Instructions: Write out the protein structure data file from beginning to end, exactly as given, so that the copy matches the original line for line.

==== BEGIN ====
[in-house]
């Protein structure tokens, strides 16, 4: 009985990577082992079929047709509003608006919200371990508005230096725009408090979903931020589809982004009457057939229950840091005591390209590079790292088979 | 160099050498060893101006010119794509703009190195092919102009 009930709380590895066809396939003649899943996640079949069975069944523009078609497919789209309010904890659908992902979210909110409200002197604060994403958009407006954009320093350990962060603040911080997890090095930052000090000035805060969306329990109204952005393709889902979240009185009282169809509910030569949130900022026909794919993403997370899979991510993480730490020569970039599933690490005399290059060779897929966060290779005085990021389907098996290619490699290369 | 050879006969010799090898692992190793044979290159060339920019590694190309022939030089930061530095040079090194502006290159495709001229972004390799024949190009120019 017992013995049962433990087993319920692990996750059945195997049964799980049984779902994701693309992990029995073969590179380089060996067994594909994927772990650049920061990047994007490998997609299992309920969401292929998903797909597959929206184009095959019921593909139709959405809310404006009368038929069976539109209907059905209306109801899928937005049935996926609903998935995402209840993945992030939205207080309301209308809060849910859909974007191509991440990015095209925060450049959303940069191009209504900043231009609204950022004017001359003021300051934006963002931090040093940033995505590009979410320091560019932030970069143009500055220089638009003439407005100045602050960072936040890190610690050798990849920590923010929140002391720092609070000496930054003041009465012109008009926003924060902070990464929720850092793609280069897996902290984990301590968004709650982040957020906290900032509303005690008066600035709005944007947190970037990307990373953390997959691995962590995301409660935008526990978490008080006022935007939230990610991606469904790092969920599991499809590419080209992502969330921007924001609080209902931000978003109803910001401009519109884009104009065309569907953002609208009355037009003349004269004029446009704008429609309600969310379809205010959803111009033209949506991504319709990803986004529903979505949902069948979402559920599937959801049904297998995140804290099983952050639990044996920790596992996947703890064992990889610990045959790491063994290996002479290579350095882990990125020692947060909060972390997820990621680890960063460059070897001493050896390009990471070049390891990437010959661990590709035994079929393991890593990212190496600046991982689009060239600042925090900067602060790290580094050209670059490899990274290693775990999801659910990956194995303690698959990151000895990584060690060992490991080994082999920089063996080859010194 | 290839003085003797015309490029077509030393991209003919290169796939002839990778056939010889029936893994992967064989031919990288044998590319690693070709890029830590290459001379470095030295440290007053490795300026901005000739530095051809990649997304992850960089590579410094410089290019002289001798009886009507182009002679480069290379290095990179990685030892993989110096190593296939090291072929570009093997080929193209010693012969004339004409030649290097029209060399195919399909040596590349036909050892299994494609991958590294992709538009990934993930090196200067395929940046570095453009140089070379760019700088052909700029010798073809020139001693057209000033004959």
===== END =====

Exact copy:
[in-house]
């Protein structure tokens, strides 16, 4: 009985990577082992079929047709509003608006919200371990508005230096725009408090979903931020589809982004009457057939229950840091005591390209590079790292088979 | 160099050498060893101006010119794509703009190195092919102009 009930709380590895066809396939003649899943996640079949069975069944523009078609497919789209309010904890659908992902979210909110409200002197604060994403958009407006954009320093350990962060603040911080997890090095930052000090000035805060969306329990109204952005393709889902979240009185009282169809509910030569949130900022026909794919993403997370899979991510993480730490020569970039599933690490005399290059060779897929966060290779005085990021389907098996290619490699290369 | 050879006969010799090898692992190793044979290159060339920019590694190309022939030089930061530095040079090194502006290159495709001229972004390799024949190009120019 017992013995049962433990087993319920692990996750059945195997049964799980049984779902994701693309992990029995073969590179380089060996067994594909994927772990650049920061990047994007490998997609299992309920969401292929998903797909597959929206184009095959019921593909139709959405809310404006009368038929069976539109209907059905209306109801899928937005049935996926609903998935995402209840993945992030939205207080309301209308809060849910859909974007191509991440990015095209925060450049959303940069191009209504900043231009609204950022004017001359003021300051934006963002931090040093940033995505590009979410320091560019932030970069143009500055220089638009003439407005100045602050960072936040890190610690050798990849920590923010929140002391720092609070000496930054003041009465012109008009926003924060902070990464929720850092793609280069897996902290984990301590968004709650982040957020906290900032509303005690008066600035709005944007947190970037990307990373953390997959691995962590995301409660935008526990978490008080006022935007939230990610991606469904790092969920599991499809590419080209992502969330921007924001609080209902931000978003109803910001401009519109884009104009065309569907953002609208009355037009003349004269004029446009704008429609309600969310379809205010959803111009033209949506991504319709990803986004529903979505949902069948979402559920599937959801049904297998995140804290099983952050639990044996920790596992996947703890064992990889610990045959790491063994290996002479290579350095882990990125020692947060909060972390997820990621680890960063460059070897001493050896390009990471070049390891990437010959661990590709035994079929393991890593990212190496600046991982689009060239600042925090900067602060790290580094050209670059490899990274290693775990999801659910990956194995303690698959990151000895990584060690060992490991080994082999920089063996080859010194 | 290839003085003797015309490029077509030393991209003919290169796939002839990778056939010889029936893994992967064989031919990288044998590319690693070709890029830590290459001379470095030295440290007053490795300026901005000739530095051809990649997304992850960089590579410094410089290019002289001798009886009507182009002679480069290379290095990179990685030892993989110096190593296939090291072929570009093997080929193209010693012969004339004409030649290097029209060399195919399909040596590349036909050892299994494609991958590294992709538009990934993930090196200067395929940046570095453009140089070379760019700088052909700029010798073809020139001693057209000033004959």